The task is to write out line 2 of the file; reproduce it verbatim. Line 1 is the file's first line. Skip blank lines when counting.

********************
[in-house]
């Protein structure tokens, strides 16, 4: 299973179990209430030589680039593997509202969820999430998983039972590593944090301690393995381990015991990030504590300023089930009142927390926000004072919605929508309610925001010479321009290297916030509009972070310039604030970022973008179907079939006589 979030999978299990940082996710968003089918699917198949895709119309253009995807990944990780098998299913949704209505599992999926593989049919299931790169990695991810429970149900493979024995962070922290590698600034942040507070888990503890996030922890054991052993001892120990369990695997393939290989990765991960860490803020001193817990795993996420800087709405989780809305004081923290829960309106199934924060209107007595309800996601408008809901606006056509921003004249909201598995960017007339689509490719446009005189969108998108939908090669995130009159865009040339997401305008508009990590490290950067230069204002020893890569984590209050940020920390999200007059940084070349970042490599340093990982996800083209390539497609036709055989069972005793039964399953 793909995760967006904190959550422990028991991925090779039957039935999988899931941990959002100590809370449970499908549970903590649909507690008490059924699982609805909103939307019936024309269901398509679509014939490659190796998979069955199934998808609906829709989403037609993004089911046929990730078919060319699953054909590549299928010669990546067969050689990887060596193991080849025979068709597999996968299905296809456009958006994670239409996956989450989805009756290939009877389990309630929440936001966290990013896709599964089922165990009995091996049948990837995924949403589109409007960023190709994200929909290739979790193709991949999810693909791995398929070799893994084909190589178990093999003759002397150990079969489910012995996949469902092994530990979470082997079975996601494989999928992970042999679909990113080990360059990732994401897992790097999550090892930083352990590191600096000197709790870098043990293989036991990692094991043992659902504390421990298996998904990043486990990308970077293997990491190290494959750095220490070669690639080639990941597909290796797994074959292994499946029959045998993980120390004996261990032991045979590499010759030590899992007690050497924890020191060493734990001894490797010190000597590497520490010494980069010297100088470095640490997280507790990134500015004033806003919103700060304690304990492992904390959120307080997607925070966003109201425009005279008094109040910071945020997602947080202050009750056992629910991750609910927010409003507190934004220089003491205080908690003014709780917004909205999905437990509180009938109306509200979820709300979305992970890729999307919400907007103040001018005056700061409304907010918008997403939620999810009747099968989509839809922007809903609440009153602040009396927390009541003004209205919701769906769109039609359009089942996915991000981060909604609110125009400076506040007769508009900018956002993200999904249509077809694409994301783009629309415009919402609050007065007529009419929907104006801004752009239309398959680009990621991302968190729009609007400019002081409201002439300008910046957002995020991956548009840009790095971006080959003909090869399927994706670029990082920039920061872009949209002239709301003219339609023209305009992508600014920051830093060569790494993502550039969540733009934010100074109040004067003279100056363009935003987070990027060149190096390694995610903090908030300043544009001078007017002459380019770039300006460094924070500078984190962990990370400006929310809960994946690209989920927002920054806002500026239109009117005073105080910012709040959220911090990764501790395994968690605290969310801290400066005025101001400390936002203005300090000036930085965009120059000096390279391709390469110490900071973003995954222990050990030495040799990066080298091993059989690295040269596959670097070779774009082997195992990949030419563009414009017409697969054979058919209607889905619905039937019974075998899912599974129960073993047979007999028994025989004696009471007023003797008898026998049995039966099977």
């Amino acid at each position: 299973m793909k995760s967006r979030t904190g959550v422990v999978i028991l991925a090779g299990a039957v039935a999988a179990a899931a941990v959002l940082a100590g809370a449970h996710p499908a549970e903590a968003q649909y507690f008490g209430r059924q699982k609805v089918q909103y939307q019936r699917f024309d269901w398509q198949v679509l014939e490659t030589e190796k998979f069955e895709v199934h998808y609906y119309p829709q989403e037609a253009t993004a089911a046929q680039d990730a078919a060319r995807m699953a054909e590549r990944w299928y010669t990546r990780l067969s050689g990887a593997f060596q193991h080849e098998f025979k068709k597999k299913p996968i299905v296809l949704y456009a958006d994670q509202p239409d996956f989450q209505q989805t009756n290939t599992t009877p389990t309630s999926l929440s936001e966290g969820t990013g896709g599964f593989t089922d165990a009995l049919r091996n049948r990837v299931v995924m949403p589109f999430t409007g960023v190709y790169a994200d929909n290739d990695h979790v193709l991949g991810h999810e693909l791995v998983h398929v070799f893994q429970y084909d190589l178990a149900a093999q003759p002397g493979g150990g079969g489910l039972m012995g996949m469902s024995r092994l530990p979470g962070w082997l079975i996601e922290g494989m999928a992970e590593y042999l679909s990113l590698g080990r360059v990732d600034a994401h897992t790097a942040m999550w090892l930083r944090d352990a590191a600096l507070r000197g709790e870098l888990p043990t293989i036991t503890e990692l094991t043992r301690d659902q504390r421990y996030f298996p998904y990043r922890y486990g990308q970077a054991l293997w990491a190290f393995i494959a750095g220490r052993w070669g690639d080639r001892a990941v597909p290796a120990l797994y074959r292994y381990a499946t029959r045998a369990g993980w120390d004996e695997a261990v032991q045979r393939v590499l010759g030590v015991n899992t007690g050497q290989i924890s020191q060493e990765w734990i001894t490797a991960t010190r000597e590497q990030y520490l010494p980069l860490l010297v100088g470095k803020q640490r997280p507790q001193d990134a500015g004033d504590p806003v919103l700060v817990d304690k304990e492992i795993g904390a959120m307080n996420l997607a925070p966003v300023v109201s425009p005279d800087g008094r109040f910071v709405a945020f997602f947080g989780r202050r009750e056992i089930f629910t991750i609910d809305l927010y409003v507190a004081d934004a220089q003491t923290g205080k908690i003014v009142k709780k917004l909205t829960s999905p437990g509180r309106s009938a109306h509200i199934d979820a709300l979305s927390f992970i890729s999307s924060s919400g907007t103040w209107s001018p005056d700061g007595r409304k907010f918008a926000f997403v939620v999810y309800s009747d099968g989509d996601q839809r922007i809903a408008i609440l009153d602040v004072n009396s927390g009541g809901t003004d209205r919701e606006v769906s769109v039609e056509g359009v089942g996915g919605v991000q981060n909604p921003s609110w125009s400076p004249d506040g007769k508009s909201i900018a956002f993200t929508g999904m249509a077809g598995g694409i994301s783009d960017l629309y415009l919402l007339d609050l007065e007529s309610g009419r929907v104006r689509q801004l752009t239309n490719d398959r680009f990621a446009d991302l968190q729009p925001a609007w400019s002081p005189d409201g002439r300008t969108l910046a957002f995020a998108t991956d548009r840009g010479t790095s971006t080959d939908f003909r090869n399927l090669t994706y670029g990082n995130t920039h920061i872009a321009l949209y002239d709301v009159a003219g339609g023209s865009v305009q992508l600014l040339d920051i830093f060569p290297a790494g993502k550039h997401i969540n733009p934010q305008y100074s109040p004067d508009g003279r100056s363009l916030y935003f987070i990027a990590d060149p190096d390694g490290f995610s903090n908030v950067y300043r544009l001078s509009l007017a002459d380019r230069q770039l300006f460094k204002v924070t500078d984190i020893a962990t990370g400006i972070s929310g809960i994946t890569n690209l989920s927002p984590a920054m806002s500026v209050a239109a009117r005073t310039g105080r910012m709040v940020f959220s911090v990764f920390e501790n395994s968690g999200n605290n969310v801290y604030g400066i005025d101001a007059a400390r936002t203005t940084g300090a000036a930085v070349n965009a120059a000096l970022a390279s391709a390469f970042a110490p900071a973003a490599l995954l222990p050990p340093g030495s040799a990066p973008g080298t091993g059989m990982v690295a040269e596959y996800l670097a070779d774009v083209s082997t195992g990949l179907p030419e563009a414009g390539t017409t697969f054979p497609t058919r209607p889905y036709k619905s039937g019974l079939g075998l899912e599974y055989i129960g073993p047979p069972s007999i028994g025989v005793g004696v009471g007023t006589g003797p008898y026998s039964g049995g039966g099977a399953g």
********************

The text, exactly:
């Protein structure tokens, strides 16, 4: 299973179990209430030589680039593997509202969820999430998983039972590593944090301690393995381990015991990030504590300023089930009142927390926000004072919605929508309610925001010479321009290297916030509009972070310039604030970022973008179907079939006589 979030999978299990940082996710968003089918699917198949895709119309253009995807990944990780098998299913949704209505599992999926593989049919299931790169990695991810429970149900493979024995962070922290590698600034942040507070888990503890996030922890054991052993001892120990369990695997393939290989990765991960860490803020001193817990795993996420800087709405989780809305004081923290829960309106199934924060209107007595309800996601408008809901606006056509921003004249909201598995960017007339689509490719446009005189969108998108939908090669995130009159865009040339997401305008508009990590490290950067230069204002020893890569984590209050940020920390999200007059940084070349970042490599340093990982996800083209390539497609036709055989069972005793039964399953 793909995760967006904190959550422990028991991925090779039957039935999988899931941990959002100590809370449970499908549970903590649909507690008490059924699982609805909103939307019936024309269901398509679509014939490659190796998979069955199934998808609906829709989403037609993004089911046929990730078919060319699953054909590549299928010669990546067969050689990887060596193991080849025979068709597999996968299905296809456009958006994670239409996956989450989805009756290939009877389990309630929440936001966290990013896709599964089922165990009995091996049948990837995924949403589109409007960023190709994200929909290739979790193709991949999810693909791995398929070799893994084909190589178990093999003759002397150990079969489910012995996949469902092994530990979470082997079975996601494989999928992970042999679909990113080990360059990732994401897992790097999550090892930083352990590191600096000197709790870098043990293989036991990692094991043992659902504390421990298996998904990043486990990308970077293997990491190290494959750095220490070669690639080639990941597909290796797994074959292994499946029959045998993980120390004996261990032991045979590499010759030590899992007690050497924890020191060493734990001894490797010190000597590497520490010494980069010297100088470095640490997280507790990134500015004033806003919103700060304690304990492992904390959120307080997607925070966003109201425009005279008094109040910071945020997602947080202050009750056992629910991750609910927010409003507190934004220089003491205080908690003014709780917004909205999905437990509180009938109306509200979820709300979305992970890729999307919400907007103040001018005056700061409304907010918008997403939620999810009747099968989509839809922007809903609440009153602040009396927390009541003004209205919701769906769109039609359009089942996915991000981060909604609110125009400076506040007769508009900018956002993200999904249509077809694409994301783009629309415009919402609050007065007529009419929907104006801004752009239309398959680009990621991302968190729009609007400019002081409201002439300008910046957002995020991956548009840009790095971006080959003909090869399927994706670029990082920039920061872009949209002239709301003219339609023209305009992508600014920051830093060569790494993502550039969540733009934010100074109040004067003279100056363009935003987070990027060149190096390694995610903090908030300043544009001078007017002459380019770039300006460094924070500078984190962990990370400006929310809960994946690209989920927002920054806002500026239109009117005073105080910012709040959220911090990764501790395994968690605290969310801290400066005025101001400390936002203005300090000036930085965009120059000096390279391709390469110490900071973003995954222990050990030495040799990066080298091993059989690295040269596959670097070779774009082997195992990949030419563009414009017409697969054979058919209607889905619905039937019974075998899912599974129960073993047979007999028994025989004696009471007023003797008898026998049995039966099977």